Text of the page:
Minister’s call for pilot bottle return scheme over mandatory system voted down by committee

May 23rd, 2018

An amendment from the Environment Minister to allow for a pilot deposit return rather than a mandatory national scheme under a Bill to reduce waste was voted down yesterday.

The Oireachtas Environment Committee voted yesterday afternoon on the wording of its report on the Green Party’s Waste Reduction Bill after holding several hearings in recent months.

Launched in June 2017, the Bill outlines plans to tackle this issue, calling for an outright ban on single-use non-recyclable plastics such as coffee cups and plastic cutlery by 2020.

Within Europe, Ireland is currently the top producer of plastic waste, producing 61kg of plastic waste per person each year.

The Bill is also seeking to introduce a deposit rate on aluminium and plastic bottles that would be refunded to the consumer when brought back to the store for recycling.

In countries where a system has been implemented, including Sweden and Germany who already have strong overall recycling rates, results have been positive with return rates reaching of over 85 per cent.

Minister Denis Naughten’s amendment proposed that he would have the discretion to introduce a DRS following a potential pilot-scheme in Cashel, Co Tipperary.

The current wording of the Bill states that it would be mandatory to bring in the scheme if the Bill is passed. The Committee voted seven to five against the Minister’s amendment.

Committee ‘greenwashing’ the public

Mr Naughten said last night that he was “disappointed” by the committee’s decision and accused it of “greenwashing” as the scheme will have “minimal impact on plastic bottle recycling rates”.

“The introduction of a DRS may increase plastic bottle recycling rates to 75 per cent – (currently it stands at 70 per cent) – and a total plastic recycling rate of 36 per cent (currently it stands at 35 per cent),” the Minister added.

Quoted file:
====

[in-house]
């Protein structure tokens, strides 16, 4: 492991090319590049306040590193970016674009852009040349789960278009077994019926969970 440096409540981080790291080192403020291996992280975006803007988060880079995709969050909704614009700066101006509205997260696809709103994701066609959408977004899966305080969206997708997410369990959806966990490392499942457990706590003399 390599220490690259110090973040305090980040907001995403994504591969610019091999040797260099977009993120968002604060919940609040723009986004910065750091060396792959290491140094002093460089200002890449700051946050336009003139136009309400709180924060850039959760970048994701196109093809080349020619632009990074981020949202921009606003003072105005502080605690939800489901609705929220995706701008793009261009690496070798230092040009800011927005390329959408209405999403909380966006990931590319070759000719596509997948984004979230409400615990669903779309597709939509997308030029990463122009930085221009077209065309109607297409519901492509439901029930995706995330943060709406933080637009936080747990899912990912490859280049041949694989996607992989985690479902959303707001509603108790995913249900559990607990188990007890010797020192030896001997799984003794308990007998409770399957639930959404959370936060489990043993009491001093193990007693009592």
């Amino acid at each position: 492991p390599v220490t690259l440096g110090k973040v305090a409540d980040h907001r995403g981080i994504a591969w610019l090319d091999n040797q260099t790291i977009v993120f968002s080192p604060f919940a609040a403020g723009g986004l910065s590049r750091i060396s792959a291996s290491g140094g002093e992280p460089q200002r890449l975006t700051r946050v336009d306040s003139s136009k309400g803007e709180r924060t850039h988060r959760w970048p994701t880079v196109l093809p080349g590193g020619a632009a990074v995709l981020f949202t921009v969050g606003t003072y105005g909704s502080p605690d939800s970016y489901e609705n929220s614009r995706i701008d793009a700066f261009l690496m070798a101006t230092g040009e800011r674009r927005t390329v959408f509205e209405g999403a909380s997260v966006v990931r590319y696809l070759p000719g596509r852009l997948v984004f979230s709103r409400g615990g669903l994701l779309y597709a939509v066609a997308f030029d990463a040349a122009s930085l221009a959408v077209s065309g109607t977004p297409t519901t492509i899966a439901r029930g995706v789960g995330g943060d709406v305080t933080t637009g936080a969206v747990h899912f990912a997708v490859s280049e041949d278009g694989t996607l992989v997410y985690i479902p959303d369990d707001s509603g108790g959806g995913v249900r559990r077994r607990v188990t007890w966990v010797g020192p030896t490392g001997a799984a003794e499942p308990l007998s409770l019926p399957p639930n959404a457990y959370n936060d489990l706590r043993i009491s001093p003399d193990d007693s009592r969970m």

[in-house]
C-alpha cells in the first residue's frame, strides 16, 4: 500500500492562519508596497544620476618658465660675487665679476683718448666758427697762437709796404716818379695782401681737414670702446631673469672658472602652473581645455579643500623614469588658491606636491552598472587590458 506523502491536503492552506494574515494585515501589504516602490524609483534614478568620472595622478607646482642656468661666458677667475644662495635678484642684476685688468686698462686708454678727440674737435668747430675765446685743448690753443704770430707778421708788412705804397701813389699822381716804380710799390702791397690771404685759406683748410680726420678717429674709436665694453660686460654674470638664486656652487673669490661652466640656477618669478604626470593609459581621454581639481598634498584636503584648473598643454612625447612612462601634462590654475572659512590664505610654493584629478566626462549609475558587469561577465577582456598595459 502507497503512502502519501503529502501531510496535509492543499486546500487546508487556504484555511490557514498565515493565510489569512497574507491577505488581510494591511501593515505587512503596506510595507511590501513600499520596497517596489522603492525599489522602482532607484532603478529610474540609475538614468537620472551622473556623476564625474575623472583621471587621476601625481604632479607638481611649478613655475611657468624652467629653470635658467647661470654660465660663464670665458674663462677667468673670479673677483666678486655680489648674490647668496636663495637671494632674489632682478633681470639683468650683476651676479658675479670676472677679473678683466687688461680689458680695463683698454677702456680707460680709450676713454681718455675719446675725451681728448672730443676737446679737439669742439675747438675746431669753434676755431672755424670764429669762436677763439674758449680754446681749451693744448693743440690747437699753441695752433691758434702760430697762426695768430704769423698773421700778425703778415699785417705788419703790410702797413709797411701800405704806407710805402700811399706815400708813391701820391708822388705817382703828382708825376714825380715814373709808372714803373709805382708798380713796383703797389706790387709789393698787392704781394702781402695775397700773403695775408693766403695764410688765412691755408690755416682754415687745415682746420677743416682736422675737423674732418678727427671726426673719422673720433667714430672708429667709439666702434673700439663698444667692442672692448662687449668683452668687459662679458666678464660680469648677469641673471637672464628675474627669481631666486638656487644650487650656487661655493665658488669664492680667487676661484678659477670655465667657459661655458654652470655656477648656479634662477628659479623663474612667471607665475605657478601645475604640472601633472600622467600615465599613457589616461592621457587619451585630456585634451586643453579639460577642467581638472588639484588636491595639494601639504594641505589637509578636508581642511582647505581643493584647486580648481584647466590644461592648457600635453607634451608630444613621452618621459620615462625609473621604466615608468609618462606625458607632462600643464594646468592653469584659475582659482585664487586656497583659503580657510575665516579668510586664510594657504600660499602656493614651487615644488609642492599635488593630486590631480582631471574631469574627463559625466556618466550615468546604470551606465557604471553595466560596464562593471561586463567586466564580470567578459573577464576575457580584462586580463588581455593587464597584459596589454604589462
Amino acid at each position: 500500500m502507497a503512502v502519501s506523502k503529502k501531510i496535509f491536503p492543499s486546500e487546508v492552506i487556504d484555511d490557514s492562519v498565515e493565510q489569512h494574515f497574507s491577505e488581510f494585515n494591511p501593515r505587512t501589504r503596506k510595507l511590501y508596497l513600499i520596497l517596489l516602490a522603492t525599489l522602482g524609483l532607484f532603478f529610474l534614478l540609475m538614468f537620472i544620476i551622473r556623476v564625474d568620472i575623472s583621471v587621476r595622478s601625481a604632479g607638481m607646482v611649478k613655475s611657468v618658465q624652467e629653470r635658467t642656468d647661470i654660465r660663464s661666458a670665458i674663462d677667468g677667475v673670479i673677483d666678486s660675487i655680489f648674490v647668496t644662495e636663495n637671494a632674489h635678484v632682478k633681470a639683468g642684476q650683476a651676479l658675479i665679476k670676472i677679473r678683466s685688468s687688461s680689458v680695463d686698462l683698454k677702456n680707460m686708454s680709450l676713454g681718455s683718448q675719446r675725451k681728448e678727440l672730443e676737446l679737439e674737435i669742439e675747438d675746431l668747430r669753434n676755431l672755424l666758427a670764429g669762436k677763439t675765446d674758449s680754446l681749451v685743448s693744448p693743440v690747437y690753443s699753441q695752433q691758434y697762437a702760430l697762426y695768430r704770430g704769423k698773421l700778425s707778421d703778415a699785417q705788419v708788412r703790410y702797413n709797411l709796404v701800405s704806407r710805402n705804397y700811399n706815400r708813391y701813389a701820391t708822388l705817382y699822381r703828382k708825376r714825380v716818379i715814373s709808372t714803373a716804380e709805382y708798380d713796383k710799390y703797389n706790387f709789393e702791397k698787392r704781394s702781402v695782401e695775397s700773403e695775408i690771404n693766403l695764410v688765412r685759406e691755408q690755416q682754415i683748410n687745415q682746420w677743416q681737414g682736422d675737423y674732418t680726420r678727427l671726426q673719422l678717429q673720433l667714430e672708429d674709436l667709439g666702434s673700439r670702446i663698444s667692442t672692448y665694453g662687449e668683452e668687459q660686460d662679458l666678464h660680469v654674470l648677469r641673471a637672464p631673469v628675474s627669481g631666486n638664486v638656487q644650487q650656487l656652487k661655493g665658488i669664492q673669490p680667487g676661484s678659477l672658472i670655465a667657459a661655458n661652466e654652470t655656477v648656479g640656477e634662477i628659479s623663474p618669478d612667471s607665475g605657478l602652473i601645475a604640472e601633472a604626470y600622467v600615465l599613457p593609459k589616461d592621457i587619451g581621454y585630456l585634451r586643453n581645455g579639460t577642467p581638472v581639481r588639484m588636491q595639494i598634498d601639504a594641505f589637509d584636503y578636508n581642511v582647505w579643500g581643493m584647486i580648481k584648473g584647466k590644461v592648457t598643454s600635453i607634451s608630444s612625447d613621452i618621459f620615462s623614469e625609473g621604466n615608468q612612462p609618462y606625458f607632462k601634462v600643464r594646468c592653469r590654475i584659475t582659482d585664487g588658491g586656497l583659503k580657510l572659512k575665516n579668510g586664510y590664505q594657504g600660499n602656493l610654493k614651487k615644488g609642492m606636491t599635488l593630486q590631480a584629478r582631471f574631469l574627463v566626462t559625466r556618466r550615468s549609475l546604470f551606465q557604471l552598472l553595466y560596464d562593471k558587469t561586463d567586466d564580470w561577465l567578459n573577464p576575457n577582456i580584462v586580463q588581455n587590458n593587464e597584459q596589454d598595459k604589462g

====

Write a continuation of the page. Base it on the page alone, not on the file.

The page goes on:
“I am not opposed to a deposit and return scheme in principle, but because it would cost approximately €116million of taxpayers’ money to implement, I need to be absolutely positive that it would work and be effective.”

The Minister believes more research should be carried out to find a model for Ireland that avoids affecting the existing waste collection system.

The Minister added that the cost of introducing the scheme could lead to an increase in household green bin collection charges of up to €1 per lift.

He said that the scheme may also increase the overall carbon footprint generated in recycling by the extra transport involved in a DRS alongside kerbside collection.

Claudia Tormey of VOICE Ireland Volunteering in Rathmines, CO Dublin Photo: Friends of the Earth Ireland

Claudia Tormey of VOICE Ireland volunteering in Rathmines, Co Dublin during the Sick of Plastic day of action in April 2018 Photo: Friends of the Earth Ireland

Minister attempting to ‘dilute’ Bill

Mindy O’Brien, the Coordinator of VOICE, an environmental charity focused on tackling plastic pollution, said that producers, not consumers, should pay for packaging waste and that “adopting a DRS is a good first step”.

She said that bottle producers, such as Coca Cola and Ballygowan, get a “sweet deal” in Ireland, paying only two-tenths of a cent per plastic bottle for the “proper treatment of their containers”.

The European average sits around one cent per bottle, with only Estonia and Bulgaria offering cheaper producer pays fee arrangement in Europe, she added.

As producers pay very little, Ms O’Brien said that it “falls on taxpayers to pick up the tab” for clean-ups and collections, with over 60 Tidy Town groups in favour of a DRS.

“They see the environmental and societal impact of litter every day and much of their volunteer work is devoted to picking it up.  They shouldn’t bear the brunt of our throwaway habits.”

Oisin Coghlan being interviewed on RTE at Citizens' Assembly Photo: SCC

Oisin Coghlan being interviewed on RTE at Citizens’ Assembly on Climate Change Photo: Stop Climate Chaos

According to Oisin Coghlan of Friends of the Earth, the Minister’s amendment would have watered down attempts to reduce the level of waste across Ireland.

He added that the proposed amendment was an attempt to “dilute” the Bill to the “taste of vested interests resisting change” rather than supporting the public who “clearly want to see action”.

Over the past five days, 1,500 people wrote to Committee members urging them to vote down the Minister’s proposed amendment and move the Bill to the next legislative stage.

They join over 19,000 people who have already signed petitions in favour a national deposit and return scheme.

About the Author

Niall Sargent

Niall is the Editor of The Green News. He is a multimedia journalist, with an MA in Investigative Journalism from City University, London

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